After acquiring offensive talent during the 2015 NFL Free Agency period, the Buffalo Bills will turn to the draft to bolster the defensive side of the ball with players that fit Rex Ryan’s hybrid defensive scheme. While the defensive line is arguably the best in the National Football League, the team still needs to add depth, particularly at the five-technique end position.
Without a first-round pick in the 2015 NFL Draft, the Buffalo Bills could see Mississippi State’s Preston Smith as the best available player if he lasts to the No. 50 overall pick. A three-year starter for the Bulldogs, Smith played 38 games, racking up 127 tackles, 26 tackles for loss, 15 sacks, four forced fumbles, six pass breakups, two interceptions, 26 quarterback hurries and blocked two kicks/punts.
Preston Smith had an incredible combine, measuring in at 6’5” and 271 pounds. He ran a 4.71 40-yard dash with a 1.63-second 10-yard split, posted a 7.07-second three-cone drill and a 4.28 second 20-yard shuttle. He capped off the day with a 10’1” broad jump, a 34” vertical leap and put up 24 reps of 225 pounds on the bench press. All those numbers are fantastic for a man of his size and project well to a variety of positions.
A powerful athlete, Smith was used all over Mississippi State’s defensive line, lining up at the 0, 1, 3, 5, 7 and even a standup 9 technique, and even dropped into zone coverage on some blitzes.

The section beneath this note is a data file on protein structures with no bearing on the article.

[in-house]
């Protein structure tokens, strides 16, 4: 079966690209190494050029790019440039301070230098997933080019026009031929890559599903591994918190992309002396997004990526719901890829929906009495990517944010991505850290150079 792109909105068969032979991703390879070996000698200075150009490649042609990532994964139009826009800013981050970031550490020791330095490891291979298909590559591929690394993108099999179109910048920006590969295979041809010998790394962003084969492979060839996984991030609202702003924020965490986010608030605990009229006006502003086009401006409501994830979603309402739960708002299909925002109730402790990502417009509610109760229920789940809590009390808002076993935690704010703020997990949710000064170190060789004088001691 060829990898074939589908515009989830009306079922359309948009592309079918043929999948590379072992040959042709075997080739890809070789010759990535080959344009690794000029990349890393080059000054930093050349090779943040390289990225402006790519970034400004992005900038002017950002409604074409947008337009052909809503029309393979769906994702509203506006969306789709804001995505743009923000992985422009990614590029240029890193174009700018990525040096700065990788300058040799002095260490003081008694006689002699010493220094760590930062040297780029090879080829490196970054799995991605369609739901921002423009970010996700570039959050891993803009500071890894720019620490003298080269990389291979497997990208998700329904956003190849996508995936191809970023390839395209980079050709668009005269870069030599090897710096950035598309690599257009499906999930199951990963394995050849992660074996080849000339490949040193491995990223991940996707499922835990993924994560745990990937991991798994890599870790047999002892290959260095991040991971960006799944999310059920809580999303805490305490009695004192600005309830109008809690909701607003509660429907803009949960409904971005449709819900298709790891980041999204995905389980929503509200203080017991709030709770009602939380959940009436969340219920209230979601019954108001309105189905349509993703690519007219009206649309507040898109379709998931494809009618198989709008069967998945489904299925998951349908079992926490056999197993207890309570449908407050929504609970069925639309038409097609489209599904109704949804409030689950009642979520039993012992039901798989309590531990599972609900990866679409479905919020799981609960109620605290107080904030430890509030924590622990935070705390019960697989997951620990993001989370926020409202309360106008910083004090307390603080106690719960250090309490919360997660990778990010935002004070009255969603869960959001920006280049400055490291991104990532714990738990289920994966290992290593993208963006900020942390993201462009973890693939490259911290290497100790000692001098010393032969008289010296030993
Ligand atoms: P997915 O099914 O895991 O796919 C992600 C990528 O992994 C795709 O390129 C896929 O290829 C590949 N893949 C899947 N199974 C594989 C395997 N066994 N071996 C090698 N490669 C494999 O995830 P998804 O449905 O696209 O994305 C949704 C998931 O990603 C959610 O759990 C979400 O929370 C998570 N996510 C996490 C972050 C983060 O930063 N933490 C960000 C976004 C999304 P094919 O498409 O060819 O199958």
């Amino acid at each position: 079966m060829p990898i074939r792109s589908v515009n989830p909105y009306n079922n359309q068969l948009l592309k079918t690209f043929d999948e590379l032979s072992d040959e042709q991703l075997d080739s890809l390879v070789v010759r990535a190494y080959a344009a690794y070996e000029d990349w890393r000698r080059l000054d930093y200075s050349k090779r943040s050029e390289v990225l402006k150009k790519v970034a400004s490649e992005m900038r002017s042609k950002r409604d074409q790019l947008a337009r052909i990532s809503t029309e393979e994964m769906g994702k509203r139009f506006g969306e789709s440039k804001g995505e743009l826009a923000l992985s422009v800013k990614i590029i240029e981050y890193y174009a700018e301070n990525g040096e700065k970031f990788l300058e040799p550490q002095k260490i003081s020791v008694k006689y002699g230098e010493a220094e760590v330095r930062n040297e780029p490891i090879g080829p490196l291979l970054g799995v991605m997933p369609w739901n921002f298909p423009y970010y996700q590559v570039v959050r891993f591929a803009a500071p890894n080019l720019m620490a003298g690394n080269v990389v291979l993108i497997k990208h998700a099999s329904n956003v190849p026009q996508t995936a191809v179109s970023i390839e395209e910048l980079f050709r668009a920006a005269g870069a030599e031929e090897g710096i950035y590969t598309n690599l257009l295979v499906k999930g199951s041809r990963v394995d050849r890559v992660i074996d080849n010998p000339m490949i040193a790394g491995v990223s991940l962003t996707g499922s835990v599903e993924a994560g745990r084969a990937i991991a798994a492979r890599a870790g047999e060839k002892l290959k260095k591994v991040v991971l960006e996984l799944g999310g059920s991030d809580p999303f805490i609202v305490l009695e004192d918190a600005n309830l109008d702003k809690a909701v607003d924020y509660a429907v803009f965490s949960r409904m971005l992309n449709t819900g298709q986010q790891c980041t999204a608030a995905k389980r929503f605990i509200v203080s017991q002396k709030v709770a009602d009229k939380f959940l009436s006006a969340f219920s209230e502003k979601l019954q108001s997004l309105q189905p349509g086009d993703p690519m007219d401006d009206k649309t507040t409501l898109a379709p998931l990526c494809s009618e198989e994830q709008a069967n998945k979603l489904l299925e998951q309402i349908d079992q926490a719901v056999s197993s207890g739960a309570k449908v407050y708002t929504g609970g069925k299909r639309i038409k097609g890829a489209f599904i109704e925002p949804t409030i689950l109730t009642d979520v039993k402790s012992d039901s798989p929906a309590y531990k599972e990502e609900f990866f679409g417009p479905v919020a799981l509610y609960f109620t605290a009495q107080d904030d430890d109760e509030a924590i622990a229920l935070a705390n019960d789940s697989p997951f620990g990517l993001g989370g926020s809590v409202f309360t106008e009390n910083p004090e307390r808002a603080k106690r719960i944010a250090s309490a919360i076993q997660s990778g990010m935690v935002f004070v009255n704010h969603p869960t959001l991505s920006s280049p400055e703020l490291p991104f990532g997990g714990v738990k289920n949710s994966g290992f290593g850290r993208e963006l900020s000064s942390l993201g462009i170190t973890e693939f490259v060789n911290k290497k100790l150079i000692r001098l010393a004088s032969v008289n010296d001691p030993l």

In the following clip, Smith’s power is put on display. Lined up at the zero-technique nose tackle position, Smith gets off the snap quickly, using his long arms (34”) to “swim” over the center, before fighting through the double team and sacking the quarterback.
Preston Smith is a big, physical player that defends the run very well. He’s got great lower body strength that allows him to anchor, surrendering little-to-no ground. He shows good awareness, using his arms to lock out opposing offensive linemen, while keeping his eyes in the backfield.
In the following clip, Smith shows the ability to maintain leverage against the run. Off the snap, La’El Collins, a potential Top-10 pick in the draft is able to knock him off his spot, but Smith recovers, sinks his hips and forces the run back inside for his teammates to clean up.
When rushing the passer from an outside position, Preston Smith doesn’t show the suddenness or change-of-direction ability to consistently succeed as a speed-to-power rusher. Smith’s lack of explosion is shown in the next play as his stiffness around the edge allows Collins to mirror him, before swatting his arms away, causing him to fall down.
Instead, he’s more of a power-player, using his length, strength, physicality and football IQ to set up linemen and counter. In the following clip Smith sets up LSU’s right tackle, faking an inside rush that causes the lineman to set his feet, before shifting laterally to the outside. As the quarterback scrambles out of the pocket, Smith shows off his hustle and plays to the whistle.
How He Fits The Bills
Preston Smith is a bit of a tweener, as he’s got the size to play left defensive end in a 4-3 defense or strong-side linebacker in a 3-4, but lacks the burst and explosion to be a difference-maker at either spot. Smith’s ideal position is at the five-technique 3-4 defensive end position, where his combination of size, length, bulk and power would be maximized. In Rex Ryan’s defense, Smith could play some SAM on obvious run downs, as he possesses the size that Rex has coveted throughout his coaching career.
Smith needs some polish to his game, as Mississippi State primarily used him as an interior tackle, a position he won’t play in the NFL aside from some nickel fronts. However, his overall talent and athleticism projects Smith to be an impact player at the next level.
Player Comparison: Ziggy Ansah
Proj. Round: Late 1st, 2nd